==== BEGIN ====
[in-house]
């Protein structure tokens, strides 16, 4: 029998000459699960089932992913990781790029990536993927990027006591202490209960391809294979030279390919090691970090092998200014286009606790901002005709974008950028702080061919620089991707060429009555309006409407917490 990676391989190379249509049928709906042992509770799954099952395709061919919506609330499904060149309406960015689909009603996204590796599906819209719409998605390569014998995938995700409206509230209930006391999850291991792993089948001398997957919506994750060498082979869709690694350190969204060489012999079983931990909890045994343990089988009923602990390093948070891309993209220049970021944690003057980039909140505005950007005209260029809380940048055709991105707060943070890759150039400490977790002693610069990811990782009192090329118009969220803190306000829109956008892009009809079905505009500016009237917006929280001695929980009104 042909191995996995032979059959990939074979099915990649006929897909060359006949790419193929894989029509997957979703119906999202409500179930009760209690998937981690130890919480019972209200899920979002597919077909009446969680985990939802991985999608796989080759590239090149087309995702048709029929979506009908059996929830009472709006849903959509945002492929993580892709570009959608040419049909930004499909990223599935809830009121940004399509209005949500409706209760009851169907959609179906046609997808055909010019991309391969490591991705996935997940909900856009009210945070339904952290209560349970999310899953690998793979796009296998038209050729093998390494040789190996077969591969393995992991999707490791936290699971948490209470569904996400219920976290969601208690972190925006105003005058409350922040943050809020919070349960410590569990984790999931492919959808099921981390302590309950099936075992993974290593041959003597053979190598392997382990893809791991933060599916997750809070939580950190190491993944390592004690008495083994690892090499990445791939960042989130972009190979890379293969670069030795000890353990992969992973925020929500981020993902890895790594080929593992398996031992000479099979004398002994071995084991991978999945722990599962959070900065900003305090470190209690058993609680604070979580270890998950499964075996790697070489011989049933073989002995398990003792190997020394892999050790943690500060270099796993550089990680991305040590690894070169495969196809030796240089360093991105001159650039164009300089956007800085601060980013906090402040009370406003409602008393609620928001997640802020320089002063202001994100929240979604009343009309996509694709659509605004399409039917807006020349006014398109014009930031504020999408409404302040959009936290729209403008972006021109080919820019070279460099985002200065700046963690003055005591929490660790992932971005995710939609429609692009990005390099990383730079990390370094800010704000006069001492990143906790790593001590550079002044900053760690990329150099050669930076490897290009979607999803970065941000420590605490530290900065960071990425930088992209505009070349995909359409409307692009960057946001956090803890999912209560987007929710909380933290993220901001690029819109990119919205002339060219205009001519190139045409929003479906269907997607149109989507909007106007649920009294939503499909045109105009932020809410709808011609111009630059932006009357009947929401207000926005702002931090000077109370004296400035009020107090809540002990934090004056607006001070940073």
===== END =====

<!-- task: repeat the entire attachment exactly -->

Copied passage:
[in-house]
């Protein structure tokens, strides 16, 4: 029998000459699960089932992913990781790029990536993927990027006591202490209960391809294979030279390919090691970090092998200014286009606790901002005709974008950028702080061919620089991707060429009555309006409407917490 990676391989190379249509049928709906042992509770799954099952395709061919919506609330499904060149309406960015689909009603996204590796599906819209719409998605390569014998995938995700409206509230209930006391999850291991792993089948001398997957919506994750060498082979869709690694350190969204060489012999079983931990909890045994343990089988009923602990390093948070891309993209220049970021944690003057980039909140505005950007005209260029809380940048055709991105707060943070890759150039400490977790002693610069990811990782009192090329118009969220803190306000829109956008892009009809079905505009500016009237917006929280001695929980009104 042909191995996995032979059959990939074979099915990649006929897909060359006949790419193929894989029509997957979703119906999202409500179930009760209690998937981690130890919480019972209200899920979002597919077909009446969680985990939802991985999608796989080759590239090149087309995702048709029929979506009908059996929830009472709006849903959509945002492929993580892709570009959608040419049909930004499909990223599935809830009121940004399509209005949500409706209760009851169907959609179906046609997808055909010019991309391969490591991705996935997940909900856009009210945070339904952290209560349970999310899953690998793979796009296998038209050729093998390494040789190996077969591969393995992991999707490791936290699971948490209470569904996400219920976290969601208690972190925006105003005058409350922040943050809020919070349960410590569990984790999931492919959808099921981390302590309950099936075992993974290593041959003597053979190598392997382990893809791991933060599916997750809070939580950190190491993944390592004690008495083994690892090499990445791939960042989130972009190979890379293969670069030795000890353990992969992973925020929500981020993902890895790594080929593992398996031992000479099979004398002994071995084991991978999945722990599962959070900065900003305090470190209690058993609680604070979580270890998950499964075996790697070489011989049933073989002995398990003792190997020394892999050790943690500060270099796993550089990680991305040590690894070169495969196809030796240089360093991105001159650039164009300089956007800085601060980013906090402040009370406003409602008393609620928001997640802020320089002063202001994100929240979604009343009309996509694709659509605004399409039917807006020349006014398109014009930031504020999408409404302040959009936290729209403008972006021109080919820019070279460099985002200065700046963690003055005591929490660790992932971005995710939609429609692009990005390099990383730079990390370094800010704000006069001492990143906790790593001590550079002044900053760690990329150099050669930076490897290009979607999803970065941000420590605490530290900065960071990425930088992209505009070349995909359409409307692009960057946001956090803890999912209560987007929710909380933290993220901001690029819109990119919205002339060219205009001519190139045409929003479906269907997607149109989507909007106007649920009294939503499909045109105009932020809410709808011609111009630059932006009357009947929401207000926005702002931090000077109370004296400035009020107090809540002990934090004056607006001070940073």